Something I do very often is write strings/text/arbitrary binary data to a binary stream. Usually I take the lenb() first and write that as a uint16 or something first so that when reading back in I can read the length of the string or binary data that I want to read in and then read that many bytes. That doesn’t seem possible with text without doing a conversion to a memory block unnecessarily to get the lower level length?

The binaryStream.writeText will write a text to the binary stream. I assume it writes the actual bytes :wink: And the binaryStream.readText requires that you pass the “count” which the docs say are bytes, not a count of grapheme clusters. So in order to be able to read a text I must already know it’s binary length, but there is no way to get it’s binary length without doing the dance with the memory block? I’m either not understanding how this is meant to be used or there is a hole in the implementation somewhere.[/quote]
Usually you would use some kind of type-length-data markup before each value. A fixed-length header that tells you how to read the next chunk.

[quote=268245:@James Sentman]I’m still having some basic conceptual problem with this, or missing something obvious. Sorry :wink:

Something I do very often is write strings/text/arbitrary binary data to a binary stream. Usually I take the lenb() first and write that as a uint16 or something first so that when reading back in I can read the length of the string or binary data that I want to read in and then read that many bytes. That doesn’t seem possible with text without doing a conversion to a memory block unnecessarily to get the lower level length?

The binaryStream.writeText will write a text to the binary stream. I assume it writes the actual bytes :wink: And the binaryStream.readText requires that you pass the “count” which the docs say are bytes, not a count of grapheme clusters. So in order to be able to read a text I must already know it’s binary length, but there is no way to get it’s binary length without doing the dance with the memory block? I’m either not understanding how this is meant to be used or there is a hole in the implementation somewhere.[/quote]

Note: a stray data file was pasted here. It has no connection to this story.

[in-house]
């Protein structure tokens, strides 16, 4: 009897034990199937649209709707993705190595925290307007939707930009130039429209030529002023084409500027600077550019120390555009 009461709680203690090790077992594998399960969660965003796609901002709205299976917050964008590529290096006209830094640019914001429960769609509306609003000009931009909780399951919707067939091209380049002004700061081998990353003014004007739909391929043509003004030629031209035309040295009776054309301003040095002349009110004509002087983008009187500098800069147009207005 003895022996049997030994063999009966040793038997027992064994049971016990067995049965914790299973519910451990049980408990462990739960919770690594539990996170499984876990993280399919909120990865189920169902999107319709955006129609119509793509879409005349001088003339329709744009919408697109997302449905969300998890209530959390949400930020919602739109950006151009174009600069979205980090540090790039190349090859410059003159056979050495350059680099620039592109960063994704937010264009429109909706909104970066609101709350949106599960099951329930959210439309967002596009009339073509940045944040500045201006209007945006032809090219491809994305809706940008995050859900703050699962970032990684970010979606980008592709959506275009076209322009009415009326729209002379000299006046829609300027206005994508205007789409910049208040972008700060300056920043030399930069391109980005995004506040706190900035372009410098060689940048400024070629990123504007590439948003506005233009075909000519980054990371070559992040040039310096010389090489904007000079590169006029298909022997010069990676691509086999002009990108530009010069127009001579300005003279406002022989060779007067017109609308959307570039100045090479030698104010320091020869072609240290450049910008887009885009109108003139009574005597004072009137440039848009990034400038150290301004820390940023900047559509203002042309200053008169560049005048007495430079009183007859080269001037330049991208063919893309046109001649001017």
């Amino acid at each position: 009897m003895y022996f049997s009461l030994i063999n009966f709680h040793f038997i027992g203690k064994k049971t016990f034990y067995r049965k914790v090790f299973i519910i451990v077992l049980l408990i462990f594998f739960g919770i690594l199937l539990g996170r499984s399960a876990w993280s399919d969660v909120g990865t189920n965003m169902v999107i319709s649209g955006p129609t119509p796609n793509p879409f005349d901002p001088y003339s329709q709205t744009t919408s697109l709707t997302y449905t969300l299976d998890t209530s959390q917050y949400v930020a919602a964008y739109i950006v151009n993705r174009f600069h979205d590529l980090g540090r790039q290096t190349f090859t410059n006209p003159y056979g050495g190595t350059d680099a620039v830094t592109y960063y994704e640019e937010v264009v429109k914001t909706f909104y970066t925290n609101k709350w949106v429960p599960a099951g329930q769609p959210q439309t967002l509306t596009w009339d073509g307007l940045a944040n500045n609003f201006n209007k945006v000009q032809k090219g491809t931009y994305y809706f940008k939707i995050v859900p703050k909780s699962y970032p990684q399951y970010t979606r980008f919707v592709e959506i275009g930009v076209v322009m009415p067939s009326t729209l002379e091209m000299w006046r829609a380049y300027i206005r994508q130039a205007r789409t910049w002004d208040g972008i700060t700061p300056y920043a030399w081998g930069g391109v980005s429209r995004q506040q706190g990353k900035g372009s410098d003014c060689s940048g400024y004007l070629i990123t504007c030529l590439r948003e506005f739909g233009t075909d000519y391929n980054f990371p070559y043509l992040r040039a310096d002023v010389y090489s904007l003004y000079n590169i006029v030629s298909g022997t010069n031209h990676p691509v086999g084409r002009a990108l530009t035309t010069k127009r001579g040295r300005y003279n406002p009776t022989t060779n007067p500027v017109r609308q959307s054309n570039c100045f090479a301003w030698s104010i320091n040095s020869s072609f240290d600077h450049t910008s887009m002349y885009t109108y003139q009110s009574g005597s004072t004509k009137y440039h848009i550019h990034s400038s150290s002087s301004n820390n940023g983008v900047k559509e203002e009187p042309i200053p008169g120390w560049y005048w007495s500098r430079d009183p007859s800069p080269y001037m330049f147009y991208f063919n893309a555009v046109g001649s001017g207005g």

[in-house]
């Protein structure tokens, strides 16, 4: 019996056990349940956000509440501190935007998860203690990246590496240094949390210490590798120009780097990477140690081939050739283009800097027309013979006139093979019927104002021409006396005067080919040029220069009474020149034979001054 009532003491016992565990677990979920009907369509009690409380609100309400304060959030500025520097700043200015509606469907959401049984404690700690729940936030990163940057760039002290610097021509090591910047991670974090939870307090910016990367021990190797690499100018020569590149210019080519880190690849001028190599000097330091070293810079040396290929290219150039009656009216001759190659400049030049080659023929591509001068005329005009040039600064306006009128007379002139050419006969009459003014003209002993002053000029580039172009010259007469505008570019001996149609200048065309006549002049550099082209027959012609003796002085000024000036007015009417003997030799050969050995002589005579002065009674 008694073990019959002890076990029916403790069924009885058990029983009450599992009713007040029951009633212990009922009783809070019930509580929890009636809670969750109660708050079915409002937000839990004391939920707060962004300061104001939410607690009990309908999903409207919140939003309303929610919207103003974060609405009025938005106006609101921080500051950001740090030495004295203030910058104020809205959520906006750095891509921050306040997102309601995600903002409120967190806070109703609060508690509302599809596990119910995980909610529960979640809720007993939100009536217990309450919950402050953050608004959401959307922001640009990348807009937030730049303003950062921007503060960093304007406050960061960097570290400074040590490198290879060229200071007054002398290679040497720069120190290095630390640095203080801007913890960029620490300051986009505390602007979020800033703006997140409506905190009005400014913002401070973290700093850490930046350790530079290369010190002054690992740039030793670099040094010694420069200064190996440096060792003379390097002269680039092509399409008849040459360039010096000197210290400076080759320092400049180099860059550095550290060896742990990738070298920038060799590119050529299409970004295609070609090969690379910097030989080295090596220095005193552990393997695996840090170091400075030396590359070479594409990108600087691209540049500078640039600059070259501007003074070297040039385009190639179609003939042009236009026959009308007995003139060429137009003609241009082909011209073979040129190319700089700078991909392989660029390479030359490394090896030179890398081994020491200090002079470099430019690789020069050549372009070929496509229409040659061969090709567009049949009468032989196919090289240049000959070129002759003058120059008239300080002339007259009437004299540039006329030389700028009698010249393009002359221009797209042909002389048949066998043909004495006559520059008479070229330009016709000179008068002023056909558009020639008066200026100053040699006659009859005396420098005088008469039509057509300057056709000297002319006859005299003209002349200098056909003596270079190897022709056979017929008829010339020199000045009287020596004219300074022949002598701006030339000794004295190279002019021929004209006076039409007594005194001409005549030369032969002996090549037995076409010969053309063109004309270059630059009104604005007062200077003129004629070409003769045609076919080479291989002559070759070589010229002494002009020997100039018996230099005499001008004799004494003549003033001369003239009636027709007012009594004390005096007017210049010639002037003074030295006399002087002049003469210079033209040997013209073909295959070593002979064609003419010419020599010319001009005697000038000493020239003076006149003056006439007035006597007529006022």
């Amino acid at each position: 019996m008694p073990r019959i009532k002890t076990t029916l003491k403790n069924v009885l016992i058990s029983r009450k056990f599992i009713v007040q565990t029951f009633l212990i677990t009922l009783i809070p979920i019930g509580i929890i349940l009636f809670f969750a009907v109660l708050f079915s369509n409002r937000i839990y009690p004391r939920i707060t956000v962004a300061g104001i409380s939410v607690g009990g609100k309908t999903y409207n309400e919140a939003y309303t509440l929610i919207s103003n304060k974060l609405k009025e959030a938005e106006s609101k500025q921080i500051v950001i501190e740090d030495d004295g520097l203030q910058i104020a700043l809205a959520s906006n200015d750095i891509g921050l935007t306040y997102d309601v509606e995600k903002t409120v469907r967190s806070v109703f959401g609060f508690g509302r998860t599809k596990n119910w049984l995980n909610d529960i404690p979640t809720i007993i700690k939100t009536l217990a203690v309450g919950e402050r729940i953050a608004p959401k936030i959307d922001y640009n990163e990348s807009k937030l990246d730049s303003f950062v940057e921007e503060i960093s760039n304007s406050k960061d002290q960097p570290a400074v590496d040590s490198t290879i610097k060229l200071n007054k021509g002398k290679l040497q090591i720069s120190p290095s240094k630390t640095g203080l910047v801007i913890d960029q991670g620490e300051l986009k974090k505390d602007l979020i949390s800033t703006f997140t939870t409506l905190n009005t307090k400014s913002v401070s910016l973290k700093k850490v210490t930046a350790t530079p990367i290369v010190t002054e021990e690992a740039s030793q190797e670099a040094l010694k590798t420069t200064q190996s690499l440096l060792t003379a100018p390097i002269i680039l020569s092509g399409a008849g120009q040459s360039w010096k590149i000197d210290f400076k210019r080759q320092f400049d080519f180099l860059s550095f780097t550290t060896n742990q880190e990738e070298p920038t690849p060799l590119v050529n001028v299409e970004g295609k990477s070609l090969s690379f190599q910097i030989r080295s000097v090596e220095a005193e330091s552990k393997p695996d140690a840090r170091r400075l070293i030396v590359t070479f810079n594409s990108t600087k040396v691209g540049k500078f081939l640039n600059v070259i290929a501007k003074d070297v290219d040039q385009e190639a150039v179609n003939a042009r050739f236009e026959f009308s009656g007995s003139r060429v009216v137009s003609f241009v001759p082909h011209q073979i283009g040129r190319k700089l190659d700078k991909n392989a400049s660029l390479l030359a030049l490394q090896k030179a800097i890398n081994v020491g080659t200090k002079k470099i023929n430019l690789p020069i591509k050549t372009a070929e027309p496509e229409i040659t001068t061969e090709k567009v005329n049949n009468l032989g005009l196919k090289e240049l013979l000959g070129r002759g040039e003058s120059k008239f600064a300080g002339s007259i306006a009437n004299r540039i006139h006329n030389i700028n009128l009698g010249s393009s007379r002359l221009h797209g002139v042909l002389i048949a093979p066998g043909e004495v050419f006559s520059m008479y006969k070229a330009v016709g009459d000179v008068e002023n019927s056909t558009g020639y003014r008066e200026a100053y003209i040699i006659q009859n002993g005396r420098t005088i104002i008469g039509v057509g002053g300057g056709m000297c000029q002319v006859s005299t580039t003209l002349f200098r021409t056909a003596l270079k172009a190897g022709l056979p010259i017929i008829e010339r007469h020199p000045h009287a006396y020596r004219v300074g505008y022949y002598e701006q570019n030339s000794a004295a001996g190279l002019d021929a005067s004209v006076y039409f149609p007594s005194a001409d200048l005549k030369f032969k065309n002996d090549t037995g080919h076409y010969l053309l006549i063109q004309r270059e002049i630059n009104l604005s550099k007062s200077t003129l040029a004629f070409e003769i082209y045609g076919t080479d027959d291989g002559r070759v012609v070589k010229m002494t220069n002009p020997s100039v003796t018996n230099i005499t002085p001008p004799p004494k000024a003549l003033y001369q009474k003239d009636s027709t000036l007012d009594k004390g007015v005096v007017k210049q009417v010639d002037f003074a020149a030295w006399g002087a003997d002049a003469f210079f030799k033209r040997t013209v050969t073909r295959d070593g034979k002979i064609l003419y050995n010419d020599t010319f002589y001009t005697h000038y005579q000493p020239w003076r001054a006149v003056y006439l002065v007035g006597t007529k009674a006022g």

The thing you are missing is the reason for the difference between Text and Memoryblock now. Text is meant for representing, well Text. Things that require encoding to display them correctly on a computer screen. Memoryblock is now the only way to represent data in terms of bytes for communicating with other services, whether it be a file or a socket or whatever else where the encoding wouldn’t get transmitted. In the past, String blurred that line, but it lead to many confusing situations. We tried to make the distinction more obvious in the new framework.

To answer your question, to write that binary data to a file, yes you need to convert it to a Memoryblock first. You should be doing this with the understanding that you’ll need the same encoding when you reload the data later to get it back to its original state.

While I’m doing this forced refactor I’ll spend some time reworking where I’m using strings (now text) as opposed to binary data, but that really isn’t the core of the problem. I understand that.

I’m still of the opinion that we should have access to the raw text data without having to do a conversion and copy in memory. Perhaps a ptr reference or a .data property that would return a memory block without the conversion and copy which is unnecessary.

Sending text over a socket, or writing it to a binary file I expect are very common tasks and at the moment the only way to do that is to make an extra copy of the text in memory and pass it through a textEncoding converter? I should be able to get the raw data of the text so that I can write it or send it just the way it is shouldn’t I?

The convention of putting binary data in a string was confusing, but it made certain things easier. In a slightly related refactor I’m swimming in another part of the program I’m managing a buffer for an incoming TCP socket. It used to be that with each data available event I’d do a readall and concatenate it to the end of the buffer string. Then see if I’ve got enough of it to read the whole packet or not. I can’t concatenate memory blocks, so I create a new one the size of the first 2 put together and copy all that data already received and then add the next block to it? That may have been what concatenating strings did behind the scenes I don’t know :wink: Or do I convert both blocks to text and then add them together? Yuck… Still struggling with just basic questions of things I used to know how to do which is frustrating :wink: